The preceptor model is the most common method of facilitating the transition of new graduates. This model facilitates development of competence and confidence, acceptance, and retention in new graduates (Fox, Henderson, & Malko-Nyhan, 2006). Although there is no published research measuring the strength of this relationship, research does exist explaining the effects of the relationship and its effect on the new graduates' work environment, which may influence job satisfaction and turnover (Lavoie-Tremblay et al., 2011; Romp & Kiehl, 2009).
Roche, Lamoureux, and Teehan (2004) conducted research evaluating an orientation program in collaboration with a healthcare system. They reported strong negative correlations between satisfaction with orientation and working with more than four preceptors. Contrary to Delaney's (2003) findings, these new graduates indicated that one to three preceptors gave them opportunity to work with more than one practice pattern.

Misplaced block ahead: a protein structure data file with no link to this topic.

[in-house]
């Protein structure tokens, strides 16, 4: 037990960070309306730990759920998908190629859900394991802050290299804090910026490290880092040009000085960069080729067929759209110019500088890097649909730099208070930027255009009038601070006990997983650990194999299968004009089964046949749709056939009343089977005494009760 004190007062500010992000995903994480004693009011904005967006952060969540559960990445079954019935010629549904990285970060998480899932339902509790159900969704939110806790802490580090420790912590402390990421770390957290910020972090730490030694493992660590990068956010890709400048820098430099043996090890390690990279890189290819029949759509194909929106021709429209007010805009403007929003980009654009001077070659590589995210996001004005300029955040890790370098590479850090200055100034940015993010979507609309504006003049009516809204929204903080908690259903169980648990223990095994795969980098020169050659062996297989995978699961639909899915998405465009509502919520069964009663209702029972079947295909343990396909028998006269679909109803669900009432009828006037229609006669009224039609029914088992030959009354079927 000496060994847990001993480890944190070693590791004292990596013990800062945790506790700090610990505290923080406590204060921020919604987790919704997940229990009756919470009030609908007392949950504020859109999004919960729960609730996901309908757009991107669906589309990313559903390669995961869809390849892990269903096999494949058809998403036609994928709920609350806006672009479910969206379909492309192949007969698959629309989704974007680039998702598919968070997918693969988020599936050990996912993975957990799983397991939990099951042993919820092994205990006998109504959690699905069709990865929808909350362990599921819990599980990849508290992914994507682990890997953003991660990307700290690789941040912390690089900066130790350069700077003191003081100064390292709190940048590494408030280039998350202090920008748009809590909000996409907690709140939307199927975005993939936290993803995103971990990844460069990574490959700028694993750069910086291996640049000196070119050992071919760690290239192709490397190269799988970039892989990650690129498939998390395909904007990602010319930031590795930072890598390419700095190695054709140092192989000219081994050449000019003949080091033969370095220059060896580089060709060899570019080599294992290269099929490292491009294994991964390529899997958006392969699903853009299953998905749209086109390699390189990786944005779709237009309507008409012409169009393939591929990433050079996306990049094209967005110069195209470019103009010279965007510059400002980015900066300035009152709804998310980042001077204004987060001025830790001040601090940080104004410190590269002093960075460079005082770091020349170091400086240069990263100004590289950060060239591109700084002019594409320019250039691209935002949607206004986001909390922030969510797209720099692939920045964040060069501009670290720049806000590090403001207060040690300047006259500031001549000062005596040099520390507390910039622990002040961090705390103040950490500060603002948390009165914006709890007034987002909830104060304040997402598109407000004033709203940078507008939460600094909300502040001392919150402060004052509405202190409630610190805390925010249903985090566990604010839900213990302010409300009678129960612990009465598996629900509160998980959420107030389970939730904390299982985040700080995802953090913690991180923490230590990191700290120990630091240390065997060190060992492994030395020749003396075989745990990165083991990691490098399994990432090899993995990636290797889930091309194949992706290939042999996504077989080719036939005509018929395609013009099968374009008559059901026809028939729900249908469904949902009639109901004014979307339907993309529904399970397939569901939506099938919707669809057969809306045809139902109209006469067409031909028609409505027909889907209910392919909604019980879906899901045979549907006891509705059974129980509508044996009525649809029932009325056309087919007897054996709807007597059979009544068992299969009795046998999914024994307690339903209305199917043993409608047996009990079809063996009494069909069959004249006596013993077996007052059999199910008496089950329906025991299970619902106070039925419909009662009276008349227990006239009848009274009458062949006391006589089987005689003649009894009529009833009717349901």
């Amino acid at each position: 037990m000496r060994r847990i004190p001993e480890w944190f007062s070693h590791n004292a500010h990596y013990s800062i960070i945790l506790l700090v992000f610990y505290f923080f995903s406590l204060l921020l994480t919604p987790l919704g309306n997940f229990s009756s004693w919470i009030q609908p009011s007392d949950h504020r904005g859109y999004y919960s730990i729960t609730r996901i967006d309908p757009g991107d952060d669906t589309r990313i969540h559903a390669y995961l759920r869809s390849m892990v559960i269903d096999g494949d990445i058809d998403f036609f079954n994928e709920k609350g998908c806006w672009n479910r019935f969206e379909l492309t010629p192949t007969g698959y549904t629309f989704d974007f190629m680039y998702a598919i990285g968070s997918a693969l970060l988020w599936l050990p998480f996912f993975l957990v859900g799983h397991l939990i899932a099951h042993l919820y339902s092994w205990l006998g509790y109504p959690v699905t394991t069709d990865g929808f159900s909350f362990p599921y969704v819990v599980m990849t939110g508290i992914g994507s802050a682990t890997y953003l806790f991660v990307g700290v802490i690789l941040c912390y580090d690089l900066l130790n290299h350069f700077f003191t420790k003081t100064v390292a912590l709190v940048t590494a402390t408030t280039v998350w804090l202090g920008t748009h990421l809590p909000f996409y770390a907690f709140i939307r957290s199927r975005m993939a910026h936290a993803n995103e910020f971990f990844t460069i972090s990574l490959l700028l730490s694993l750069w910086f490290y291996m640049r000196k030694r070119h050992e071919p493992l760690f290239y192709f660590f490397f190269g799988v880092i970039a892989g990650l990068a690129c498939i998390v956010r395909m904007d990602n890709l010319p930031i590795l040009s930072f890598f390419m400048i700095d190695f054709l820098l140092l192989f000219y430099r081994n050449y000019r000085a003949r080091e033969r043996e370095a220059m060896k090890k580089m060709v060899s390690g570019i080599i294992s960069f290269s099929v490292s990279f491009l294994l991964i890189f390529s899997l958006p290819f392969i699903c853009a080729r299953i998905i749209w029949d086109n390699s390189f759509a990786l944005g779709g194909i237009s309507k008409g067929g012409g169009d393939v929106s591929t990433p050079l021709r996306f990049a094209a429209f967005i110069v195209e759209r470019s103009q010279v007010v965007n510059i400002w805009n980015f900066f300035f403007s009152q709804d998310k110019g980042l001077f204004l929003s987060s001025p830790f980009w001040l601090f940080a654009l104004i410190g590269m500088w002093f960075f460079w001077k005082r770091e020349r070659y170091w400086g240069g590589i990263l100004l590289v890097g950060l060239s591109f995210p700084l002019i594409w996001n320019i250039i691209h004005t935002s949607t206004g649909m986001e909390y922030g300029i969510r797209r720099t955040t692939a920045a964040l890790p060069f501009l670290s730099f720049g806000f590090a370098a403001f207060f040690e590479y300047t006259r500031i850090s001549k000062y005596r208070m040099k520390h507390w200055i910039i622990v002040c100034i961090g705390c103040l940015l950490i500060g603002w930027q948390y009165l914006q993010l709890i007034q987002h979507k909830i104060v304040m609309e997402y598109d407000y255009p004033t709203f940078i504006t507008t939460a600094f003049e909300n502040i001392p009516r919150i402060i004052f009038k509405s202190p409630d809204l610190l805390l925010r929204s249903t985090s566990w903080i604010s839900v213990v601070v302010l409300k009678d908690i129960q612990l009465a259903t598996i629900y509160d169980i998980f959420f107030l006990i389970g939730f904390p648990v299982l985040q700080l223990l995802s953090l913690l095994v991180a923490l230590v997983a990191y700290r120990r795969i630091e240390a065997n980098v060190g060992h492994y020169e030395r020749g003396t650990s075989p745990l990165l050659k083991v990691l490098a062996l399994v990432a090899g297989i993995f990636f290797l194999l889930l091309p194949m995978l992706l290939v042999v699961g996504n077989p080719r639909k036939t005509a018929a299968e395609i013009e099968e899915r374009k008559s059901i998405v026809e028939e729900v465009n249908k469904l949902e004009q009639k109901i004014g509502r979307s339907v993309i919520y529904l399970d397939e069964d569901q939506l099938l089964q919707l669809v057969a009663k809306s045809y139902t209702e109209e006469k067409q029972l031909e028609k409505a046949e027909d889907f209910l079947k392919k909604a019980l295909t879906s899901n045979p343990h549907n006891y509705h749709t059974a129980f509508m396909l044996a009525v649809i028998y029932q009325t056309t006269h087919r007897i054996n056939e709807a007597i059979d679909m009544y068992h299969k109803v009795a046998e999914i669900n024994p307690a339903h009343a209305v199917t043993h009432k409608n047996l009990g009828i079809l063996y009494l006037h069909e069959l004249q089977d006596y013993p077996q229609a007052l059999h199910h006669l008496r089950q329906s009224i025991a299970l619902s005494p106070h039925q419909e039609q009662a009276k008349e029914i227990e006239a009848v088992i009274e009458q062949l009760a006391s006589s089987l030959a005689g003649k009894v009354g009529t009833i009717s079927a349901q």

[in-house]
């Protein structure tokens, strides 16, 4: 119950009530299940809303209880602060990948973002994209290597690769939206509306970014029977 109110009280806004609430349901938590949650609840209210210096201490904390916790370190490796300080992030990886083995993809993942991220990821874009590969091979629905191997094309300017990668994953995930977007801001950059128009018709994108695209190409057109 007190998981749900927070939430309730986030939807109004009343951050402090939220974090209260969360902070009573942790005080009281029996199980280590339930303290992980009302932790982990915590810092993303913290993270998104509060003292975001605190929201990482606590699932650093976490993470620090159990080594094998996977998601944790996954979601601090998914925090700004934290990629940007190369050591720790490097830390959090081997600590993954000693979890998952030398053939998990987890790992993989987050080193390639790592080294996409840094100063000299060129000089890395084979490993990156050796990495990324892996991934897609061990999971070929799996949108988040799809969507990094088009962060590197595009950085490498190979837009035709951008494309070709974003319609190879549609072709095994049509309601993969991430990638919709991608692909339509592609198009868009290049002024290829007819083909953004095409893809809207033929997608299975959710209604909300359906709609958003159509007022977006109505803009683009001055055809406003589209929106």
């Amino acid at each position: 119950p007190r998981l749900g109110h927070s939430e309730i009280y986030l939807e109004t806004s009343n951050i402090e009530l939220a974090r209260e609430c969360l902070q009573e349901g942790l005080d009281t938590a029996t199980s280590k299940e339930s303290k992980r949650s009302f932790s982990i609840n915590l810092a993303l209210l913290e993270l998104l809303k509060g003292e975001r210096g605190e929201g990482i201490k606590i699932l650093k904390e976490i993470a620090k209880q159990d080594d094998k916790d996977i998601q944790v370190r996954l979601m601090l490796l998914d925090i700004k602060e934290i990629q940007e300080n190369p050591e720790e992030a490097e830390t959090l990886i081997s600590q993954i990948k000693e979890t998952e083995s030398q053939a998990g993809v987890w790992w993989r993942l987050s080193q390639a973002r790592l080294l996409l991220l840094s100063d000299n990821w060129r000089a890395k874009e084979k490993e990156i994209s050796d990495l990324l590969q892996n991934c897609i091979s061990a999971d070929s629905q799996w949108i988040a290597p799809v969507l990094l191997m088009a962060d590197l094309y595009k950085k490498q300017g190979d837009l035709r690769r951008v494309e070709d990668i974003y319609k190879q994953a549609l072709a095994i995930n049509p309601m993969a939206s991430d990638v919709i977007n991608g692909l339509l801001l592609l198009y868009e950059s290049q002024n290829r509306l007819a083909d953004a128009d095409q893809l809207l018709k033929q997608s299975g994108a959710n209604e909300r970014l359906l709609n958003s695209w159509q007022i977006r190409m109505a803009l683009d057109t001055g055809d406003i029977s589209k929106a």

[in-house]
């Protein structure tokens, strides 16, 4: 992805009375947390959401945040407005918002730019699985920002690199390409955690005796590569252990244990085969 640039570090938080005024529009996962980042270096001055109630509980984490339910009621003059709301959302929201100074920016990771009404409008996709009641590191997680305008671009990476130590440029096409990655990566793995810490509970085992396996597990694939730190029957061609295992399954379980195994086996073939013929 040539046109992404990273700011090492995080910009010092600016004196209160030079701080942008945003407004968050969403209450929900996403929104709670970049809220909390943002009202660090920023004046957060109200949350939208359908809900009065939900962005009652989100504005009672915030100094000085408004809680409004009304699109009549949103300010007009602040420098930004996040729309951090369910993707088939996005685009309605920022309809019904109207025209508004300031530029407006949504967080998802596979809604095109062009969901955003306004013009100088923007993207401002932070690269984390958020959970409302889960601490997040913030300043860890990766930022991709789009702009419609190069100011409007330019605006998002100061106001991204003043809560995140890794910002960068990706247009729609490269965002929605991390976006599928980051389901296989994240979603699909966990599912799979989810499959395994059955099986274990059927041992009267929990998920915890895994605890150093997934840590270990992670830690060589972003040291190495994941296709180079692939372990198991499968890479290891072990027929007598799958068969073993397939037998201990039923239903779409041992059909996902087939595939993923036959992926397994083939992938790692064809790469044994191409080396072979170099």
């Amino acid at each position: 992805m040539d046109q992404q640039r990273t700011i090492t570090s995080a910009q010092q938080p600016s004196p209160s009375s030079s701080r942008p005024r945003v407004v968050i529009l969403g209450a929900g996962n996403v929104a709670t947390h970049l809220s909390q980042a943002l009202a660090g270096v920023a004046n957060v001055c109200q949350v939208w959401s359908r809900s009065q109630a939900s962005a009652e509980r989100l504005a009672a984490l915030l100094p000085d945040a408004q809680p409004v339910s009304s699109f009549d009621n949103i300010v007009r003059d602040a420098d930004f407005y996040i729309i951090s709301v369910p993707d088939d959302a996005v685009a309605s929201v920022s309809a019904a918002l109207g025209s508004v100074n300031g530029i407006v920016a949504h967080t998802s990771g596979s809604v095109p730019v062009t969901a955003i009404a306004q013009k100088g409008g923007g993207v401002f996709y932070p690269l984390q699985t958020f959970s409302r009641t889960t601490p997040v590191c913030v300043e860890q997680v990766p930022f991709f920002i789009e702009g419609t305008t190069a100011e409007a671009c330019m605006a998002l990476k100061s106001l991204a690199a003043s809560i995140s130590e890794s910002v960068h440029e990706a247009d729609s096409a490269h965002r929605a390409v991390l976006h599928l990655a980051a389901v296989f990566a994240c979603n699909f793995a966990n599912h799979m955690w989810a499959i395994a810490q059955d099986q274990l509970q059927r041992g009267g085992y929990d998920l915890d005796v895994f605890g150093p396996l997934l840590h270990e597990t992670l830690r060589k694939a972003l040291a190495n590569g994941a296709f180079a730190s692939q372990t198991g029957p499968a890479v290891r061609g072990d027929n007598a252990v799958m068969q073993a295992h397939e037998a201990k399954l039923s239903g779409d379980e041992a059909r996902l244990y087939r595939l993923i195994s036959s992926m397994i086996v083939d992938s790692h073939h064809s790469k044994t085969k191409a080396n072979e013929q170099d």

A phenomenological study investigating new graduates' transition experiences revealed that, when they had positive relationships with their preceptors, both their thoughts and progression in orientation were positively affected. Less experienced or inconsistent preceptors led to negative thoughts, slower progression, and confusion and frustration for the new graduates (Chesnutt & Everhart, 2007; Delaney, 2003; Peplau, 1997; Wright, 2002). Several studies indicated that preceptors helped with confidence building and ease of transition, provided emotional support, and helped with learning and advice on professional issues (Fox et al., 2006; Sorensen & Yankech, 2008).